pre-1480: Some time before 1480, the French introduced cards with the now-familiar suits of hearts, clubs, spades, and diamonds. Whule this deck appears to share a common ancestor with the tarot… it is not a decendent from the tarot. 1487: First mention in literature of the use of regular playing cards for divination, however, no mention is made specifically of the tarot being used in this way. 1500s: The invention of the Gutenberg press allowed for the first mass-printed tarot decks. Not only did this standardize the names and numbers of the Trumps, it also made the tarot more affordable for a wider range of social classes. This mass production also fostered the spread of the tarot from Northern Italy into the rest of Europe. Because of the prior centralization of the tarot to Italy, all of the original tarot names are in Italian. 1530s: The word "tarocchi" (singular tarocco) begins to be used to distinguish them from a new game of triumphs or trumps then being played with ordinary playing cards. (Originally the cards were called "carte da trionfi"… cards of the triumphs. The German form of “tarocchi” is "tarock", the French form is "tarot". 1589: Records from a trial in Venice suggest that the use of tarot cards may have been associated with witchcraft (at least in the minds of the accusers). After this, there are no references connecting tarot with magic or divination until the 18th century. By the 16th century, a deck called the Marseilles Tarot was widely used. Examples of surviving images:
6 of Cups
King of Swords
1781: “Le Monde Primitif” (The Primitive World) published in France by Court de Gebelin and the Comte de Mellet and is the first article to refer to the tarot specifically in occult/divination terms. In this article, Mellet makes the first recorded connection between the cards and the Hebrew letters or Jewish Kaballah. Gebelin himself makes the first recorded description of the tarot having Egyptian/secret/occult origins. 1788: The Ettellia Tarot deck becomes the first deck published specifically to be used for divination. Many of the designs were radically different from the traditional decks and further reinforced the idea of Egyptian origin. Meanings for each card were printed on the cards themselves. 1850s: French occultist, Eliphas Levi, further popularized the connections between the Tarot and the Kabbalah. Though others before him had suggested such a link, his was the work that cemented the association in occult study. The Kabbalah-Tarot system now became the main model for the development and interpretation of the Tarot. It is also during this time that Paul Christian first coins the terms “Major Arcana” and “Minor Arcana”. 1909: The Waite-Smith Tarot deck (also known as the Rider-Waite deck) designed by Arthur. E. Waite and illustrated by Pamela Coleman Smith is first published. Both Waite and Smith were members of an English Rosicurcian society founded in 1888 called the Hermetic Order of the Golden Dawn, which follows the symbolic system of the Golden Dawn rather than the earlier French occult traditions. This becomes the first deck to have full illustrations for all the suit cards and has since become the basis for a wide variety of divination-based decks, all using similar symbolism. Waite is also responsible for publicizing, although not inventing, the Celtic Cross spread.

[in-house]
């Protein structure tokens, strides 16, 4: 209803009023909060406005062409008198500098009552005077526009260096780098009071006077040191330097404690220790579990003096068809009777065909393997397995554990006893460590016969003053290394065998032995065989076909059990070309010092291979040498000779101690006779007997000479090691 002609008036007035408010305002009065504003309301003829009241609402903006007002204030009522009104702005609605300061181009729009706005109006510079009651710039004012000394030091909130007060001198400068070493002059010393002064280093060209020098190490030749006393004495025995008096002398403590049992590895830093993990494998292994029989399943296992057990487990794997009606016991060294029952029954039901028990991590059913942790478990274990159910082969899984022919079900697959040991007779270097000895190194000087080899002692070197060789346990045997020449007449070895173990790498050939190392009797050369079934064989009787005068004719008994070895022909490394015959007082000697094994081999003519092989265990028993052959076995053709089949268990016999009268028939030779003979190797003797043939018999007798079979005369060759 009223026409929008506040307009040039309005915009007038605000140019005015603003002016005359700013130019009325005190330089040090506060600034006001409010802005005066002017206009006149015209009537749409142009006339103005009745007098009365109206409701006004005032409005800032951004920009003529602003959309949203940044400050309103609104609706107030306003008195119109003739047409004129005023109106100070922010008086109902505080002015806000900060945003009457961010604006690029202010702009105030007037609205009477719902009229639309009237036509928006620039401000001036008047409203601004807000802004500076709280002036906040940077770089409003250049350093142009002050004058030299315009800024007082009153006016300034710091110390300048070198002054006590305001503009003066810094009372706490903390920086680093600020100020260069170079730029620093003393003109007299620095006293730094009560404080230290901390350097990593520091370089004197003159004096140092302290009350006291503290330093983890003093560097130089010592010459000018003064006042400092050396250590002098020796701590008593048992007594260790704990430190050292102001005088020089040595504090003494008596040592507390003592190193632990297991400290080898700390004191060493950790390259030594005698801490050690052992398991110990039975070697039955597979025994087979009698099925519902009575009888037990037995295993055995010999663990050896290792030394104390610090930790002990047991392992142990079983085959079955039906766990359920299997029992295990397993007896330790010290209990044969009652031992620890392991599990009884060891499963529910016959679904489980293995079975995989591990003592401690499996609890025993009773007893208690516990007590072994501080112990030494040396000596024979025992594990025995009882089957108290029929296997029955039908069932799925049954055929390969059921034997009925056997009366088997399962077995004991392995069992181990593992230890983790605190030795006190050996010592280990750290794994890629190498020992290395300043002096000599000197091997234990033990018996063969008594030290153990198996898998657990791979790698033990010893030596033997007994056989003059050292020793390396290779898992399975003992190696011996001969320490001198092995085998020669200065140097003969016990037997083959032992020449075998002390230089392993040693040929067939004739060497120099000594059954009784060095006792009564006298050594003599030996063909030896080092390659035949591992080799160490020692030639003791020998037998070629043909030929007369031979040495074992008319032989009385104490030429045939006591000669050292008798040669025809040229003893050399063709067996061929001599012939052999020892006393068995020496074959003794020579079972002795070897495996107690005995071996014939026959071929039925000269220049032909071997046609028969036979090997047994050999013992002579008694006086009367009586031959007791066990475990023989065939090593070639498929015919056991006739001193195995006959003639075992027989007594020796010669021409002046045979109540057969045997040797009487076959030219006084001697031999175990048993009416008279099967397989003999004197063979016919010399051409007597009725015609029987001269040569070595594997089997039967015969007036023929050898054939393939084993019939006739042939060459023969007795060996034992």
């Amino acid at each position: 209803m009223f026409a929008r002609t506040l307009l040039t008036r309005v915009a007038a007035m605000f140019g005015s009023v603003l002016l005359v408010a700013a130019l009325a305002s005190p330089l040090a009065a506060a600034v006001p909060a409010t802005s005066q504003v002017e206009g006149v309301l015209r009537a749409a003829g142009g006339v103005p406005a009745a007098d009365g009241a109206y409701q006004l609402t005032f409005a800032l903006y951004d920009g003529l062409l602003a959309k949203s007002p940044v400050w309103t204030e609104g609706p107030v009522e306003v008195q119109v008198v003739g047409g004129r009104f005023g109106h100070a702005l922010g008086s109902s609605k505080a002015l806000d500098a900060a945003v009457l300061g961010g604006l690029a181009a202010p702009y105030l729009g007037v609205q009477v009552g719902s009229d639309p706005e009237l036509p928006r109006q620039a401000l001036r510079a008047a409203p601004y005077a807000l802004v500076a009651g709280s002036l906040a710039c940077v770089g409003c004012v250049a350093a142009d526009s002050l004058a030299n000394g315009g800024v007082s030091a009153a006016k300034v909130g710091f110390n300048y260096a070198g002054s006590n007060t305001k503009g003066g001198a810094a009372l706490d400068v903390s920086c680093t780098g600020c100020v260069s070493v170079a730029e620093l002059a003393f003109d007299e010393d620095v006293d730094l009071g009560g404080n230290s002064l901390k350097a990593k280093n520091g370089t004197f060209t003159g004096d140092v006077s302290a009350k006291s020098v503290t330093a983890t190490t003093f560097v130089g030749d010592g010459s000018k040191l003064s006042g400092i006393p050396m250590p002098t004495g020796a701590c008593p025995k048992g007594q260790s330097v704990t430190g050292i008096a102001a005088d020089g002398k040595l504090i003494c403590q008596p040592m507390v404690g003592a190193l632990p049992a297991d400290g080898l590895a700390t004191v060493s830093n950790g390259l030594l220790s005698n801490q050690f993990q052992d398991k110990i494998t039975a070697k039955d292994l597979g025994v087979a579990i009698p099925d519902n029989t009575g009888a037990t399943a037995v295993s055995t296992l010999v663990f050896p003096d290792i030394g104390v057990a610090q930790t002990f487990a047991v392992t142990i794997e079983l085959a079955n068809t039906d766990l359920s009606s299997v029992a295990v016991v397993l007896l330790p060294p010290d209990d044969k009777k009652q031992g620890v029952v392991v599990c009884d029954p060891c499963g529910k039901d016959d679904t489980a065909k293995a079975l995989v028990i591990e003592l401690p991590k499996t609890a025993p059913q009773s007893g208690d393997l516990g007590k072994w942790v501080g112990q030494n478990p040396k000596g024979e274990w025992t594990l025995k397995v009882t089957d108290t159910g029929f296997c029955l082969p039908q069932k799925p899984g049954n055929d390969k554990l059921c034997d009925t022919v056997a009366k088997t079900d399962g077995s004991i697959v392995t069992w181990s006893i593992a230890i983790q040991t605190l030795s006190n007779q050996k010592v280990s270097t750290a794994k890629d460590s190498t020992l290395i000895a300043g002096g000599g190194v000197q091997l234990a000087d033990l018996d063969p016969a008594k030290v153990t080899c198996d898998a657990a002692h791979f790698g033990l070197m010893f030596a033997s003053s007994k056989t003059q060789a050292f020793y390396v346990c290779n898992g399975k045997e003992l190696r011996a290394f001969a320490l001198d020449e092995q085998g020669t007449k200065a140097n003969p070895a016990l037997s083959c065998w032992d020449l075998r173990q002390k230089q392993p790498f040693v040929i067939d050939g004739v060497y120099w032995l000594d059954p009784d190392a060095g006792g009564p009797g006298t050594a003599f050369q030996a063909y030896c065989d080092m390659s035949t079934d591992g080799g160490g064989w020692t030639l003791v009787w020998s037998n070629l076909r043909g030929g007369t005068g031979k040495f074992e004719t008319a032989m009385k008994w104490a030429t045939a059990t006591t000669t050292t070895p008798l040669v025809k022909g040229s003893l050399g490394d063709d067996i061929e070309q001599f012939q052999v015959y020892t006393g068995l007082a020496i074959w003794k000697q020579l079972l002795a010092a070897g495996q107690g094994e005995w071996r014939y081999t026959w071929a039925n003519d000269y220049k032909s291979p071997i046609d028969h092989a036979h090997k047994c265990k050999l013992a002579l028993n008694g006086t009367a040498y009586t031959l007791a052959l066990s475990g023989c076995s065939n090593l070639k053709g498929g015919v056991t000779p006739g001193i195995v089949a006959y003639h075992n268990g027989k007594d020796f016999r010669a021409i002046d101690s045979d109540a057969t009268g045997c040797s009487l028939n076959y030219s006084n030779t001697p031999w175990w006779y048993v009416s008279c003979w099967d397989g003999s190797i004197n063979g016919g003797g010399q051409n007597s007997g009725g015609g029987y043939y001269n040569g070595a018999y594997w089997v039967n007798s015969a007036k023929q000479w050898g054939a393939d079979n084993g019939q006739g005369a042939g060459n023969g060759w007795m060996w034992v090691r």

Images from the original Rider-Waite deck
1938-1943: Aleister Crowley designed the Thoth deck, which was painted by Lady Frieda Harris. Though Crowley published his study of the Tarot, The Book of Thoth in 1944, the deck itself was not published until 1969, by which time both designer and artist were dead. Thoth is the Egyptian god said to be the inventor of hieroglyphics. Like the Waite-Smith deck, the Thoth deck is full of esoteric symbolism, combining important symbolic aspects of earlier decks with Kabbalistic, astrological and alchemical references.
The Moon, the Lovers, and the Priestess from the Thoth deck.
References: Crowley, Aleister. The Book of Thoth. Olsen, Christina. The Art of the Tarot. Pollack, Rachel. The Complete Illustrated Guide to the Tarot Waite, A. E. Understanding the Tarot Deck. The Everything Tarot Book, by M. J. Abadie http://www.byzant.com/tarot/history.asp http://www.wishingmoon.com/tarot.htm http://www.tarotsociety.org/articles2.htm